Bilbo recognized the new power of Black activism in the South. “Anyone caught in the act of Negro-organizing, Communist-supporting, racial-antagonizing acts should be horsewhipped, tar-and-feathered, and chased out of our beloved Southland,” he told a crowd in Iuka in May 1946. He had also abandoned his support of the Roosevelts, calling FDR’s widow Eleanor Roosevelt “the biggest Negro lover of the nation.” 

Ultimately, about half of the 5,000 Black Americans registered to vote in Mississippi voted in the 1946 Democratic Senate primary. There were 350,000 Black residents of voting age in the state, many of whom had been barred from registering by literacy tests and outright intimidation. Bilbo won the primary by a margin of 35,000 votes.  

On Primary Day, Medgar Evers, celebrating his 21st birthday and recently back from fighting in Europe, attempted to vote in Decatur and was chased from the polls by a large gang of armed white men. Evers would go on to become the Field Secretary of the NAACP and would be gunned down in his own Jackson driveway by a white supremacist in 1963.  

Evers’ experience at the polls in July 1946 was far from unique. In the months following Bilbo’s primary victory, the NAACP and the CVC collected hundreds of affidavits from Black Mississippians who had been intimidated and beaten when they attempted to exercise the franchise. Another Black veteran, Etoy Fletcher, had unsuccessfully attempted to register in Brandon. After he was denied by the circuit clerk, four white men abducted him in a pickup truck, took him to the woods, and beat him with cable wire.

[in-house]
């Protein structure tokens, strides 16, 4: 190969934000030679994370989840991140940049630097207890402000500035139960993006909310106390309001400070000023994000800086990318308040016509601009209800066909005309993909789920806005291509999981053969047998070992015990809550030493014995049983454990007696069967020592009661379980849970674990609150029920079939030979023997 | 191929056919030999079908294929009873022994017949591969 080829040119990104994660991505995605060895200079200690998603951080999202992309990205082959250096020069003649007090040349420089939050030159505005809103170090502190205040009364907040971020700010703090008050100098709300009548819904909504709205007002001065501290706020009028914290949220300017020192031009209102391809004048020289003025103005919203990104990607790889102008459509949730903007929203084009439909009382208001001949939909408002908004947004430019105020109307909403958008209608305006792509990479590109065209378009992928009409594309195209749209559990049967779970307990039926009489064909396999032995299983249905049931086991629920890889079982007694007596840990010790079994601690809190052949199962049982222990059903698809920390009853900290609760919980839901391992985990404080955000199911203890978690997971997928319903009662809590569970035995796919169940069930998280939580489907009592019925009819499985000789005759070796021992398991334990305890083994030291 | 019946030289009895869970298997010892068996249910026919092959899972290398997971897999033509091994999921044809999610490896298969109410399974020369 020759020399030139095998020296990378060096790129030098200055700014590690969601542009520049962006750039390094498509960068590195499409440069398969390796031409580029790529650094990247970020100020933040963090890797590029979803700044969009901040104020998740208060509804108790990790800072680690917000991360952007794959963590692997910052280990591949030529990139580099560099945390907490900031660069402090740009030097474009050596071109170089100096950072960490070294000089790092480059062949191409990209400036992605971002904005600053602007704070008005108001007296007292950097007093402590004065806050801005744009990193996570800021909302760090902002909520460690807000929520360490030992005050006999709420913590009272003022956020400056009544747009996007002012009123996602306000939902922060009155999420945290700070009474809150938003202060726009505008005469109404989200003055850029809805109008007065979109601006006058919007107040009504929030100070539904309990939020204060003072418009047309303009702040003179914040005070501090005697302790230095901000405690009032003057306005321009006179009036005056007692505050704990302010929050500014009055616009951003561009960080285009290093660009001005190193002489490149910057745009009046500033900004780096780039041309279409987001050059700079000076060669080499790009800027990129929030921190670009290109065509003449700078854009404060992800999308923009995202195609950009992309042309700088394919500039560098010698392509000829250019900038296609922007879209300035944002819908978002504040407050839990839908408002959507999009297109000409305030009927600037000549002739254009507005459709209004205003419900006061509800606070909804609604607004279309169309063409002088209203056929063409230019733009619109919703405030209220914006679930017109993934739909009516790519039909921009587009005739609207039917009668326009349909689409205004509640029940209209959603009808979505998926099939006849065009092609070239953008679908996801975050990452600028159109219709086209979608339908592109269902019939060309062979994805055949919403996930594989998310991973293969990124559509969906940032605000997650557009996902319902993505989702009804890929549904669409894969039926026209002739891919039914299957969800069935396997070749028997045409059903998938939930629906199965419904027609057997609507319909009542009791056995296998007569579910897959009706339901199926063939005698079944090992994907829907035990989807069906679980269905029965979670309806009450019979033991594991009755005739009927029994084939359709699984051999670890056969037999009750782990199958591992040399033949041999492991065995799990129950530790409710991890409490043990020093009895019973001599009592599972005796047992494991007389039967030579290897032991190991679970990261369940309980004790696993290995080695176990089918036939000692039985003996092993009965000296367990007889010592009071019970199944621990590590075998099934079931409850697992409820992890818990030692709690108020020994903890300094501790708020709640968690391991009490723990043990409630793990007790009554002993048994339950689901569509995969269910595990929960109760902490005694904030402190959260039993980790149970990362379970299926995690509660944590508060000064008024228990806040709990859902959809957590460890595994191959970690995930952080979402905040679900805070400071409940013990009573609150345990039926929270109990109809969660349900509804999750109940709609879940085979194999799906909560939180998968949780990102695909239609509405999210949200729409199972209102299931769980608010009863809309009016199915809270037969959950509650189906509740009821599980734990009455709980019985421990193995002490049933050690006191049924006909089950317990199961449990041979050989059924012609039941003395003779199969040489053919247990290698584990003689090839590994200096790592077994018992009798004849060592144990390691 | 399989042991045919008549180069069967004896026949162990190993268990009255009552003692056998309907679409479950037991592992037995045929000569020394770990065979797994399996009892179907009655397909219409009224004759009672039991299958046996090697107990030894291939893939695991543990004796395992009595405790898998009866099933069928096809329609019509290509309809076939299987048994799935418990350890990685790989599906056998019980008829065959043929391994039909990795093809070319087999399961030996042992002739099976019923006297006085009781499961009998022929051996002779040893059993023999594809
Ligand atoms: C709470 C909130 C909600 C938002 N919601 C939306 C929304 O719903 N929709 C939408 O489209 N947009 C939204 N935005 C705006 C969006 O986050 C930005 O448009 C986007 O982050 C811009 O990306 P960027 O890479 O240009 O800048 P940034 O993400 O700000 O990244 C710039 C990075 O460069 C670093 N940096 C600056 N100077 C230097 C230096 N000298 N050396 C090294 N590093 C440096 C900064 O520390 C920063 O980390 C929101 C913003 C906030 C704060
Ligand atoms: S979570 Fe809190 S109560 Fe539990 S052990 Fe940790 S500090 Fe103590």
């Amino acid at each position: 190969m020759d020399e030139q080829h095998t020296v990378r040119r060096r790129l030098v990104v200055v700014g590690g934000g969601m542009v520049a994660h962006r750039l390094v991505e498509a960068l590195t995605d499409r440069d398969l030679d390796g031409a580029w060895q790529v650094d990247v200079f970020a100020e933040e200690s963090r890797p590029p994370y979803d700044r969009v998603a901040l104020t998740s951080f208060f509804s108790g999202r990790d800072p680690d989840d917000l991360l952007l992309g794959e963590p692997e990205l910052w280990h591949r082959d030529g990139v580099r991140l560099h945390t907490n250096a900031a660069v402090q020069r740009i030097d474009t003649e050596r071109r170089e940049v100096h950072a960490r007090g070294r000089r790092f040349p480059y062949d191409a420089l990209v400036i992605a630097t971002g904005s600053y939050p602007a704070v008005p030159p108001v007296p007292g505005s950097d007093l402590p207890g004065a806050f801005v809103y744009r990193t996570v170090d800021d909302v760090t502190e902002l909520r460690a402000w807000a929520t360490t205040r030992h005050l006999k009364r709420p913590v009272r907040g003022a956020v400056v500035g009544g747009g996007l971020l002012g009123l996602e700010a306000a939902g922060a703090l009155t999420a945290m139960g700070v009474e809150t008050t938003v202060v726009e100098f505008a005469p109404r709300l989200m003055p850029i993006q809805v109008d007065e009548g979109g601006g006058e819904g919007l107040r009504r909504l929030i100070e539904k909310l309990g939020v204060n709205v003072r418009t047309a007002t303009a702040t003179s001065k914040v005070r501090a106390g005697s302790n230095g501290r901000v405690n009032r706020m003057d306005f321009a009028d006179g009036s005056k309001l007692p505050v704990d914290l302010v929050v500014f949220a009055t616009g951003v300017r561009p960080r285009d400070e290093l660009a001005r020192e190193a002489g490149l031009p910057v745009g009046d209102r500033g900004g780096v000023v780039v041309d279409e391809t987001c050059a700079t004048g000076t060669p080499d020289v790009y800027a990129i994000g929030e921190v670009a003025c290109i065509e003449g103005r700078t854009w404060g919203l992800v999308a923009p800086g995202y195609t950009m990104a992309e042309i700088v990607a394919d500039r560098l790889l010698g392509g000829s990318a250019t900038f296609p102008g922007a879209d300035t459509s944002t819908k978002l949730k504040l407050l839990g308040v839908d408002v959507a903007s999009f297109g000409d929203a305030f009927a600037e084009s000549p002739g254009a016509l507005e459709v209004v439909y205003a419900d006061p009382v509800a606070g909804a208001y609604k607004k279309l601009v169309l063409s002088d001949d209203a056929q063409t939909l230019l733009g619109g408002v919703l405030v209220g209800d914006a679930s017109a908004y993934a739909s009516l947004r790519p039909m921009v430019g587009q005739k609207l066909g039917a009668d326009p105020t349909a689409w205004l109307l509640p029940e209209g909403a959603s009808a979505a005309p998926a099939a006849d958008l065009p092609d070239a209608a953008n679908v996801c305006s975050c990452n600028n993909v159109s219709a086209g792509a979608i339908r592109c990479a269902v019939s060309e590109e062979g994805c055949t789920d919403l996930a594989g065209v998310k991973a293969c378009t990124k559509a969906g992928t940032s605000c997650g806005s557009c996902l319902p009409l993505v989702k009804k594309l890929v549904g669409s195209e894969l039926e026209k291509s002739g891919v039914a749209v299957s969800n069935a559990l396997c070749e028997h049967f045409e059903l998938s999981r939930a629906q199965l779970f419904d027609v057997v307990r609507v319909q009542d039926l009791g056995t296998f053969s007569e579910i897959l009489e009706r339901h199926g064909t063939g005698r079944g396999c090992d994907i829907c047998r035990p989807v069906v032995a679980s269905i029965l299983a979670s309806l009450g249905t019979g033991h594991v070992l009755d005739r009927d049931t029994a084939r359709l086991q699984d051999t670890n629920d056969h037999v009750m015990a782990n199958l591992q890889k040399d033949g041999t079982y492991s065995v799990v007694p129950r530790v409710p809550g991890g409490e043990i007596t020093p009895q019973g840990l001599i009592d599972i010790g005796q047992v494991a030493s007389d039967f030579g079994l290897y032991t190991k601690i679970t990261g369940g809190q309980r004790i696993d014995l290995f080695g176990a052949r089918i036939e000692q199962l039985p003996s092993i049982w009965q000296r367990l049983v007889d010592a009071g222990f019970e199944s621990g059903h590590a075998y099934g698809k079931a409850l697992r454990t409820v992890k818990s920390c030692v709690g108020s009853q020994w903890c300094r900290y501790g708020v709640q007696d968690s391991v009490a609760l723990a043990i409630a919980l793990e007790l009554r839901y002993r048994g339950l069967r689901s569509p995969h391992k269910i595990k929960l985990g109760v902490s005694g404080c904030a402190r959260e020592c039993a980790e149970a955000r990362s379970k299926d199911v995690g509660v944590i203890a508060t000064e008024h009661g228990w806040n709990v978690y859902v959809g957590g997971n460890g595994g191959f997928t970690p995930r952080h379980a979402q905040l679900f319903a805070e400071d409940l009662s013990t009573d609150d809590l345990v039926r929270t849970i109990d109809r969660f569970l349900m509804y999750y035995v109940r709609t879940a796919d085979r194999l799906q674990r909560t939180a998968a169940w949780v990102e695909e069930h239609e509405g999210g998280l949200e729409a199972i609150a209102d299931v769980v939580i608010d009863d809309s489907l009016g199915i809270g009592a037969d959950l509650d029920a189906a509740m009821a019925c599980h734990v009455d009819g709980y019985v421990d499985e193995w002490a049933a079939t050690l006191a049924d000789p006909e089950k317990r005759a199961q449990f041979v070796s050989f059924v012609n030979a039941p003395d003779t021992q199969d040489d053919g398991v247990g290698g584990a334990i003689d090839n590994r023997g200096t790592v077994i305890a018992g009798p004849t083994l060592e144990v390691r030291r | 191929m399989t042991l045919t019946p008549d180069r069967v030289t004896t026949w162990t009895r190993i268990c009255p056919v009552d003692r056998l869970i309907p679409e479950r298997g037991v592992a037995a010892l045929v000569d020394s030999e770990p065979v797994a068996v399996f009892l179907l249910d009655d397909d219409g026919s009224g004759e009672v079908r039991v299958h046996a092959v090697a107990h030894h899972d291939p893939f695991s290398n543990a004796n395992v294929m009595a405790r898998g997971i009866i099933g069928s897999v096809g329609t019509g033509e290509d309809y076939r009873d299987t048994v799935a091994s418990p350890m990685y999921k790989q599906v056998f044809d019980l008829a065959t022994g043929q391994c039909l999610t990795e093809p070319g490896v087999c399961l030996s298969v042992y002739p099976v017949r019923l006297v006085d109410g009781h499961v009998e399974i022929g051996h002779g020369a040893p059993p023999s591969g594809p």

The CVC sent a complaint and a bundle of 48 affidavits to the Senate in September 1946. By then, Bilbo had admitted on Meet the Press his ties to the Ku Klux Klan: “No man can leave the Klan. He takes a oath not to do that. Once a Ku Klux, always a Ku Klux.”

Freshman Democratic Idaho Senator Glen H. Taylor, a former vaudeville star and country-and-western musician who believed in full Black equality, began over the summer to push for a formal investigation of Bilbo’s inflammatory campaign speeches. “The American people in every city in the country are reading these reports in the newspapers,” Taylor told his Senate colleagues. “They are observing that the United States Senate is completely unruffled and unperturbed…we cannot duck it, we cannot avoid it. It is before us.” 

As predicted, Bilbo easily won re-election in November. Spurred by the CVC’s evidence and Taylor’s admonishment, the Senate Committee to Investigate Campaign Expenditures, a group of five conserative white men who were all opposed to voting equality, nonetheless voted on November 18th to open a probe into Bilbo’s intimidation of Black Mississippians. 

The hearings began on December 2nd, 1946 at the Federal Building in Jackson, MS. Hundreds of Black would-be voters crowded the building in attempts to sign up to testify. Etoy Fletcher recounted his beating. Vernando Collier, the head of Gulfport’s NAACP branch, told of how a mob not unlike that which threatened Medgar Evers had dragged him out of the polling place and beaten his wife. The Senate committee listened as over 100 witnesses offered an avalanche of harrowing stories.